Jonathan Toews had to sit out on Tuesday night. He made his healthy return to the lineup count on Thursday.
The Blackhawks weren’t able to generate much offense in the first period, but what should have been a 1-0 Chicago lead turned into a controversal 1-0 Coyotes lead.
At 15:40 into the first, it appeared that Marian Hossa scored to give the Hawks a 1-0 lead. On the play, a shove from former Blackhawks defenseman Klas Dahlbeck forced Hossa into Arizona netminder Louis Domingue before the puck went into the net. What’s important is that the ruling on the ice was a good goal for Hossa and the Hawks. But Arizona’s coaches challenged the play.
The officials, however, overturned the call saying Hossa initiated contact.
Which is ridiculous.
Hawks coach Joel Quenneville lost his mind on the bench, showing as much emotion as he has at any point as Chicago’s bench boss. Those emotions got him called for an unsportsmanlike minor penalty, and of course the Coyotes took advantage. Oliver Ekman-Larsson scored as Hossa and Toews were tied up behind the play, and what should have been a Hawks lead turned into a one goal deficit.
Only 12 shots were put on net in the first period, seven from Arizona and just five from Chicago. The Hawks were only credited with one blocked shot in the first, going to Patrick Kane.
There was no shortage of offense – or offensive play – in the second.
Hossa and Toews came out of the dressing room with purpose, and Hossa got his ninth goal of the season 2:53 into the second. Duncan Keith went to the box 40 seconds after Hossa’s goal, but that didn’t slow down the Hawks top line. With Keith in the box, Hossa found Toews for a short-handed goal to give the Hawks a 2-1 lead.
In the middle of the second period the game started to get chippy. There were a few questionable hits and slashes from both sides, and Andrew Shaw took a bad penalty while Ekman-Larsson was already in the box. Shaw put a huge hit on Zbynek Michalek behind the Hawks’ net that warranted a charging call; Shaw and Michalek were both assessed roughing calls after the play as Michalek drove Shaw’s head into the ice with his forearm.
On the power play created by Shaw’s hit, Mikkel Boedker scored his 13th of the season.
Nine seconds later, Jordan Martinook scored his seventh of the season to give Arizona a 3-2 lead.
Emotions continued to run high on the ice, and the Coyotes continued to focus on hitting the Blackhawks hard (because that’s worked so well for the Blues). Just over 14 minutes into the second, Martin Hanzal tried to finish a high check on Artemi Panarin but the puck found Kane who tied the game.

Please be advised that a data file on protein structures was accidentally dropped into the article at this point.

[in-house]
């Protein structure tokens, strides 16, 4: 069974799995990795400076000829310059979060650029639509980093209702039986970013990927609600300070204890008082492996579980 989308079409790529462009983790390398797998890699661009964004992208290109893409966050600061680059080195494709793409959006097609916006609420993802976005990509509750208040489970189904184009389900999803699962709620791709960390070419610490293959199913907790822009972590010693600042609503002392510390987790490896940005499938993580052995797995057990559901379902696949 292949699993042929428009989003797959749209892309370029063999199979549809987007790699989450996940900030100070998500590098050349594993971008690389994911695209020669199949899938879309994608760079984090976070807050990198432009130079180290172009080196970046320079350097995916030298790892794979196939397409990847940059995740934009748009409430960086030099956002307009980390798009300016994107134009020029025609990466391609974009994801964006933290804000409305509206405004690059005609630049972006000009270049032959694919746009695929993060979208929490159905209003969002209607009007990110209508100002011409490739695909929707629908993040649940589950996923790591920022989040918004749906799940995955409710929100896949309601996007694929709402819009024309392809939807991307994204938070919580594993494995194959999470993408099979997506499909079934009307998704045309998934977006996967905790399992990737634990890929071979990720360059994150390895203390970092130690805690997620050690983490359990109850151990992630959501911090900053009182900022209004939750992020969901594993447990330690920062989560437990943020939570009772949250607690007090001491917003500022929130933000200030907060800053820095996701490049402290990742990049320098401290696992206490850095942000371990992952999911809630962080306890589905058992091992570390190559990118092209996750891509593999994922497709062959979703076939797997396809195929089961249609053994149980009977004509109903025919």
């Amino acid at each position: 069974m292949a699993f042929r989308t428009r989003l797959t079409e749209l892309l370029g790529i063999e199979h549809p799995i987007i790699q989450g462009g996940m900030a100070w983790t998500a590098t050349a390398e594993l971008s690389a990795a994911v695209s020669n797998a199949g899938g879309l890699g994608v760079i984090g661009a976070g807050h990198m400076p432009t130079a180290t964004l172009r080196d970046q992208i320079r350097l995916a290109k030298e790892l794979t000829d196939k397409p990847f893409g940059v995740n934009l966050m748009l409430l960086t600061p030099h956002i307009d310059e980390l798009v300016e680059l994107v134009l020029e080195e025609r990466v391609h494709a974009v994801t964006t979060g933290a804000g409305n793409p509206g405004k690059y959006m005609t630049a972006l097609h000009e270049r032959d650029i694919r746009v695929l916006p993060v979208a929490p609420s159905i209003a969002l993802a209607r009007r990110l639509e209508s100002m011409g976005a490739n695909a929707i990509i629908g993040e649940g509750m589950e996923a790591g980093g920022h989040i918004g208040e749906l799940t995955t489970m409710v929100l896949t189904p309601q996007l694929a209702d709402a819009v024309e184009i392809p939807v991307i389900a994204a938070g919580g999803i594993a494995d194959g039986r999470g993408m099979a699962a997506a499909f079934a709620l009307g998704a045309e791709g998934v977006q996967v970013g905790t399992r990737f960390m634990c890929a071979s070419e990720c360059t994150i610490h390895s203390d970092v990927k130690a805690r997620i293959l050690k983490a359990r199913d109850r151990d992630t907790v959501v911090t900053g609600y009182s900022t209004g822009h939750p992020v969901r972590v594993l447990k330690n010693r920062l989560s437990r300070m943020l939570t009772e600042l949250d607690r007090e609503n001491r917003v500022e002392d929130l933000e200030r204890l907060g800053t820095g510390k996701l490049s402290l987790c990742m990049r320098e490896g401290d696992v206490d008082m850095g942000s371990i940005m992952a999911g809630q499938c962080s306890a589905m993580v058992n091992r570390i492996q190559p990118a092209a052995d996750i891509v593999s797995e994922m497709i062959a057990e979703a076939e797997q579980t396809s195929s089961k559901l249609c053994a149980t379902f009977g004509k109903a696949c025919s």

After the teams combined for 12 shots in the first period, 27 shots were put on net in the second (16 by Chicago, 11 by Arizona).
The Blackhawks came out and dominated the first half of the third period, out-shooting the Coyotes 9-2 in the first ten minutes of the period. Shane Doan and Hossa got mixed up in front of the benches and both were sent off at 6:45, and the Hawks took advantage of the 4-on-4. Artem Anisimov found Michal Rozsival all alone on the doorstep for the easy tap-in goal to give the Hawks a 4-3 lead.
Four minutes later, Doan tied the game as he somehow got the puck through Corey Crawford. The final 8:30 would come off the clock without another goal being scored, and the teams headed to overtime.
Chicago put 31 shots on net in the final 40 minutes of regulation, while Arizona had 18 in the same stretch. Crawford stopped 21 of 25 to get the game to free hockey while Domingue stopped 32 of 36. Domingue made four fantastic stops against Panarin on terrific looks to keep his fellow rookie off the board, but Panarin collected two assists in regulation.
Ekman-Larsson had a terrific regulation, getting three points and adding three hits with five shots on net; Martinook had two points in regulation for Arizona as well. Hossa and Panarin were the only Hawks skaters with multiple point efforts through 60 minutes.
In the extra five minutes, both goaltenders made some good saves to keep their team in the game. Brent Seabrook had all day with a number of bodies in front of the Arizona net but couldn’t get the shot through, but his captain took care of things moments later.
Toews skated the puck out between the circles and rifled a shot through Domingue for his second of the night. The game-winner was Toews’ eighth of the season, which is tied for the NHL lead.
The officiating was terrible both ways all night, and Arizona has good reason to be upset as Panarin got away with a blatant slash that started the break that led to Toews’ game-winner. Of course, the game wouldn’t have been tied at the end of regulation if Hossa’s goal in the first hadn’t been disallowed, but… yeah. The Hawks overcame the refs and some sloppy turnovers and picked up two more points in the standings.
Chicago heads to Dallas for a big Central Division showdown on Saturday night.